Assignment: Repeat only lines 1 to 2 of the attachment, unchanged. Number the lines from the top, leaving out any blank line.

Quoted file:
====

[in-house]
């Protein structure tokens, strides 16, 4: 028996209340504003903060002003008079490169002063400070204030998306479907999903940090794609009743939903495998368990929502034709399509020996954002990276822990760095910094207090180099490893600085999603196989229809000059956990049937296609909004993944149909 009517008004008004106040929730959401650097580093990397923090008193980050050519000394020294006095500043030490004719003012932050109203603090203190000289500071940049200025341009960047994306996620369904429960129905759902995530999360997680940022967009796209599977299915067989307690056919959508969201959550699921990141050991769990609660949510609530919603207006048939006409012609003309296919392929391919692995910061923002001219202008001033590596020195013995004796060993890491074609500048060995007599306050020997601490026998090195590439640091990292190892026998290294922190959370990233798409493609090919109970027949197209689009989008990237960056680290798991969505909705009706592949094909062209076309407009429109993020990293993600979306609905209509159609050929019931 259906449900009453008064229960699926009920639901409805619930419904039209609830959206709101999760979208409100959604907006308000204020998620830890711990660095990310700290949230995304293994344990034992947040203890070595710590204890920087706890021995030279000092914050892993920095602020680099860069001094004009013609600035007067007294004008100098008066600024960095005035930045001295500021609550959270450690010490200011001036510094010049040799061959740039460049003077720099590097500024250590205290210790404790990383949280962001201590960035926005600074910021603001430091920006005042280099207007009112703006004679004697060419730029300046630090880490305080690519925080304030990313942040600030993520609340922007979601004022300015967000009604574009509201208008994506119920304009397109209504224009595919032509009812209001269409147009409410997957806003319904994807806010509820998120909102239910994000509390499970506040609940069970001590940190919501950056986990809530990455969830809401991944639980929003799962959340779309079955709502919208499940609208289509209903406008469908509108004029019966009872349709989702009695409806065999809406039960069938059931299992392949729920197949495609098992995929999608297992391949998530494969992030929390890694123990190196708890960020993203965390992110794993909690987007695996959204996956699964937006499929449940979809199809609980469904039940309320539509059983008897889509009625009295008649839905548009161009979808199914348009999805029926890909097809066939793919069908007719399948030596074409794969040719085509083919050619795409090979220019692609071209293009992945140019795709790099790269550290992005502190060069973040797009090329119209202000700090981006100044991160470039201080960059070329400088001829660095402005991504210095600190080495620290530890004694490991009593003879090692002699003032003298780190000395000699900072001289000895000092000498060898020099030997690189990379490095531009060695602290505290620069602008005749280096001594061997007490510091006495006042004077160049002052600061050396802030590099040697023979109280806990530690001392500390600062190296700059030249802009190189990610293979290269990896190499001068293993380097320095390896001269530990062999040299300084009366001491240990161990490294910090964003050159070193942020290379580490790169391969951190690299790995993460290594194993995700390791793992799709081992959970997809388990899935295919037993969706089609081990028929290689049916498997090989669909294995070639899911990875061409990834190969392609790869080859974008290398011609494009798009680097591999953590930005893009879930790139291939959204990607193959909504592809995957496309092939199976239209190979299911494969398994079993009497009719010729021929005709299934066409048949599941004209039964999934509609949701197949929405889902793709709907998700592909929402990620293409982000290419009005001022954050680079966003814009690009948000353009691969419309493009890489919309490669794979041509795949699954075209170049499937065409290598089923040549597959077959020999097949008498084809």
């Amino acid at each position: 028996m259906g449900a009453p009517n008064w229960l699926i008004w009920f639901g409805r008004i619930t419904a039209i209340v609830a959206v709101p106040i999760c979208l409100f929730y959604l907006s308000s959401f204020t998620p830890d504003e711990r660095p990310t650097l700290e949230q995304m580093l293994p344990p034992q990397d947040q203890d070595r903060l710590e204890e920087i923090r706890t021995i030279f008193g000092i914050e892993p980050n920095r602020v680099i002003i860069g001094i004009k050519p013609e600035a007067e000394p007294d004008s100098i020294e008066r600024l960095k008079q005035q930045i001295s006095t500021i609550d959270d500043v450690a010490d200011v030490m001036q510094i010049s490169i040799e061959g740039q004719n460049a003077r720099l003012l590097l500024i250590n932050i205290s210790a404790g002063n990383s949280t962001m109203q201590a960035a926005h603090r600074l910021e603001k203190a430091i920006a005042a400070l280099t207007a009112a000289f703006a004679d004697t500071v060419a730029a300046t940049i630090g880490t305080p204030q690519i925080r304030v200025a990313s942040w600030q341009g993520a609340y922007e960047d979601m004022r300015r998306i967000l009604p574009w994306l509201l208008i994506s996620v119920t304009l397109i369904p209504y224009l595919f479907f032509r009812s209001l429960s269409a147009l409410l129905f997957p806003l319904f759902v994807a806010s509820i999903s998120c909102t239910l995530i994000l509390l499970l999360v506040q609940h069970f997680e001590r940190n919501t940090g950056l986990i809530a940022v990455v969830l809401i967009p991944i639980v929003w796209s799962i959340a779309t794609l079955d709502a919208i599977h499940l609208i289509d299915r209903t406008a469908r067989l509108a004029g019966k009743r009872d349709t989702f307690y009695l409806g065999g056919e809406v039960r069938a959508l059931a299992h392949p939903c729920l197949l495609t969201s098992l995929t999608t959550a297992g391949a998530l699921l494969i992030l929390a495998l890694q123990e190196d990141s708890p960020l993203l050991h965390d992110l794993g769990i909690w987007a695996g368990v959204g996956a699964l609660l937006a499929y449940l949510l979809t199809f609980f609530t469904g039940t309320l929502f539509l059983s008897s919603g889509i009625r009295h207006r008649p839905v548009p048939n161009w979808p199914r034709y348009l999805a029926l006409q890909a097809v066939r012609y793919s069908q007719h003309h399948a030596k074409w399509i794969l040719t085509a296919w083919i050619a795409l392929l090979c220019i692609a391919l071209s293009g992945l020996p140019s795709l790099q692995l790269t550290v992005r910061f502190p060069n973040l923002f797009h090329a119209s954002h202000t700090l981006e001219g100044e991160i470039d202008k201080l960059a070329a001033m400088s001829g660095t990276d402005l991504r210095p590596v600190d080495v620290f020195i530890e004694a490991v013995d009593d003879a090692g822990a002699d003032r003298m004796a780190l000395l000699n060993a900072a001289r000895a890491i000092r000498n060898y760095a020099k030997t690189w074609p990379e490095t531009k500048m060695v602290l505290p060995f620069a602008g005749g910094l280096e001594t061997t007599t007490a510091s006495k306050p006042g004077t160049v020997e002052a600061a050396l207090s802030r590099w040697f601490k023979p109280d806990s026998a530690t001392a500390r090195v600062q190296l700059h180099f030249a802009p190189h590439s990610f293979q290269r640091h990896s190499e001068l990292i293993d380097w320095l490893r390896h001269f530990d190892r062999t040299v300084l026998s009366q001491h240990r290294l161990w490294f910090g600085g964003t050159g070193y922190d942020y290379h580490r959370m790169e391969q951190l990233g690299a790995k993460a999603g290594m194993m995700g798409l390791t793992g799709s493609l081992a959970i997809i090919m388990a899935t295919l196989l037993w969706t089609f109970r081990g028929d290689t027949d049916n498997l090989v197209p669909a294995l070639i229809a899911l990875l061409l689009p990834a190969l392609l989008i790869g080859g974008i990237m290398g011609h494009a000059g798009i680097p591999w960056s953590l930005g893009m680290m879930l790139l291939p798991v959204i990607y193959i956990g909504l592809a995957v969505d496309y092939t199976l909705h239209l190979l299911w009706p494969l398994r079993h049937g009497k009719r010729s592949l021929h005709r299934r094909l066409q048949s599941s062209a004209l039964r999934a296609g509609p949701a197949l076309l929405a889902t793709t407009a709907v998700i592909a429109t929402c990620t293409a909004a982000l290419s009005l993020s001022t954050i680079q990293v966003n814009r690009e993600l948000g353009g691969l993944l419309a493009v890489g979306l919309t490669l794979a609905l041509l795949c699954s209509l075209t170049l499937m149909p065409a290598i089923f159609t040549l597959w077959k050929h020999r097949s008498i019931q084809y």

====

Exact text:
[in-house]
């Protein structure tokens, strides 16, 4: 028996209340504003903060002003008079490169002063400070204030998306479907999903940090794609009743939903495998368990929502034709399509020996954002990276822990760095910094207090180099490893600085999603196989229809000059956990049937296609909004993944149909 009517008004008004106040929730959401650097580093990397923090008193980050050519000394020294006095500043030490004719003012932050109203603090203190000289500071940049200025341009960047994306996620369904429960129905759902995530999360997680940022967009796209599977299915067989307690056919959508969201959550699921990141050991769990609660949510609530919603207006048939006409012609003309296919392929391919692995910061923002001219202008001033590596020195013995004796060993890491074609500048060995007599306050020997601490026998090195590439640091990292190892026998290294922190959370990233798409493609090919109970027949197209689009989008990237960056680290798991969505909705009706592949094909062209076309407009429109993020990293993600979306609905209509159609050929019931 259906449900009453008064229960699926009920639901409805619930419904039209609830959206709101999760979208409100959604907006308000204020998620830890711990660095990310700290949230995304293994344990034992947040203890070595710590204890920087706890021995030279000092914050892993920095602020680099860069001094004009013609600035007067007294004008100098008066600024960095005035930045001295500021609550959270450690010490200011001036510094010049040799061959740039460049003077720099590097500024250590205290210790404790990383949280962001201590960035926005600074910021603001430091920006005042280099207007009112703006004679004697060419730029300046630090880490305080690519925080304030990313942040600030993520609340922007979601004022300015967000009604574009509201208008994506119920304009397109209504224009595919032509009812209001269409147009409410997957806003319904994807806010509820998120909102239910994000509390499970506040609940069970001590940190919501950056986990809530990455969830809401991944639980929003799962959340779309079955709502919208499940609208289509209903406008469908509108004029019966009872349709989702009695409806065999809406039960069938059931299992392949729920197949495609098992995929999608297992391949998530494969992030929390890694123990190196708890960020993203965390992110794993909690987007695996959204996956699964937006499929449940979809199809609980469904039940309320539509059983008897889509009625009295008649839905548009161009979808199914348009999805029926890909097809066939793919069908007719399948030596074409794969040719085509083919050619795409090979220019692609071209293009992945140019795709790099790269550290992005502190060069973040797009090329119209202000700090981006100044991160470039201080960059070329400088001829660095402005991504210095600190080495620290530890004694490991009593003879090692002699003032003298780190000395000699900072001289000895000092000498060898020099030997690189990379490095531009060695602290505290620069602008005749280096001594061997007490510091006495006042004077160049002052600061050396802030590099040697023979109280806990530690001392500390600062190296700059030249802009190189990610293979290269990896190499001068293993380097320095390896001269530990062999040299300084009366001491240990161990490294910090964003050159070193942020290379580490790169391969951190690299790995993460290594194993995700390791793992799709081992959970997809388990899935295919037993969706089609081990028929290689049916498997090989669909294995070639899911990875061409990834190969392609790869080859974008290398011609494009798009680097591999953590930005893009879930790139291939959204990607193959909504592809995957496309092939199976239209190979299911494969398994079993009497009719010729021929005709299934066409048949599941004209039964999934509609949701197949929405889902793709709907998700592909929402990620293409982000290419009005001022954050680079966003814009690009948000353009691969419309493009890489919309490669794979041509795949699954075209170049499937065409290598089923040549597959077959020999097949008498084809």